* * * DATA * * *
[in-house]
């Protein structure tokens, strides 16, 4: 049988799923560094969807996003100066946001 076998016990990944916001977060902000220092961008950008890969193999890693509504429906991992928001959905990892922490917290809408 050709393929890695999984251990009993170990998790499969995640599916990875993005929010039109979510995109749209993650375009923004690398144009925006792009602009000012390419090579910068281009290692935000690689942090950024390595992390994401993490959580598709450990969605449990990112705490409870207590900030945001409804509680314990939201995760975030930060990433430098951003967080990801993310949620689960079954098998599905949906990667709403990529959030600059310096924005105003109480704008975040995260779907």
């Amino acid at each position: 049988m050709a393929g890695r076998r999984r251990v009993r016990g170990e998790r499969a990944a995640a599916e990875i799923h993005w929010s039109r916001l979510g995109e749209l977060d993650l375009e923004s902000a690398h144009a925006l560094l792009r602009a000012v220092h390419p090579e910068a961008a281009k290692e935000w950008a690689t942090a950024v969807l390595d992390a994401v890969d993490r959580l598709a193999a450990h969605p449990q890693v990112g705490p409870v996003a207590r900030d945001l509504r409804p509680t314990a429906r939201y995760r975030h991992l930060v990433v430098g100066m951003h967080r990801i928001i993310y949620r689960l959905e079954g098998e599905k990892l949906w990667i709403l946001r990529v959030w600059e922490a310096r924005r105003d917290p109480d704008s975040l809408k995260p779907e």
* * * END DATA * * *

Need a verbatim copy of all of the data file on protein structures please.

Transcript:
[in-house]
């Protein structure tokens, strides 16, 4: 049988799923560094969807996003100066946001 076998016990990944916001977060902000220092961008950008890969193999890693509504429906991992928001959905990892922490917290809408 050709393929890695999984251990009993170990998790499969995640599916990875993005929010039109979510995109749209993650375009923004690398144009925006792009602009000012390419090579910068281009290692935000690689942090950024390595992390994401993490959580598709450990969605449990990112705490409870207590900030945001409804509680314990939201995760975030930060990433430098951003967080990801993310949620689960079954098998599905949906990667709403990529959030600059310096924005105003109480704008975040995260779907």
């Amino acid at each position: 049988m050709a393929g890695r076998r999984r251990v009993r016990g170990e998790r499969a990944a995640a599916e990875i799923h993005w929010s039109r916001l979510g995109e749209l977060d993650l375009e923004s902000a690398h144009a925006l560094l792009r602009a000012v220092h390419p090579e910068a961008a281009k290692e935000w950008a690689t942090a950024v969807l390595d992390a994401v890969d993490r959580l598709a193999a450990h969605p449990q890693v990112g705490p409870v996003a207590r900030d945001l509504r409804p509680t314990a429906r939201y995760r975030h991992l930060v990433v430098g100066m951003h967080r990801i928001i993310y949620r689960l959905e079954g098998e599905k990892l949906w990667i709403l946001r990529v959030w600059e922490a310096r924005r105003d917290p109480d704008s975040l809408k995260p779907e």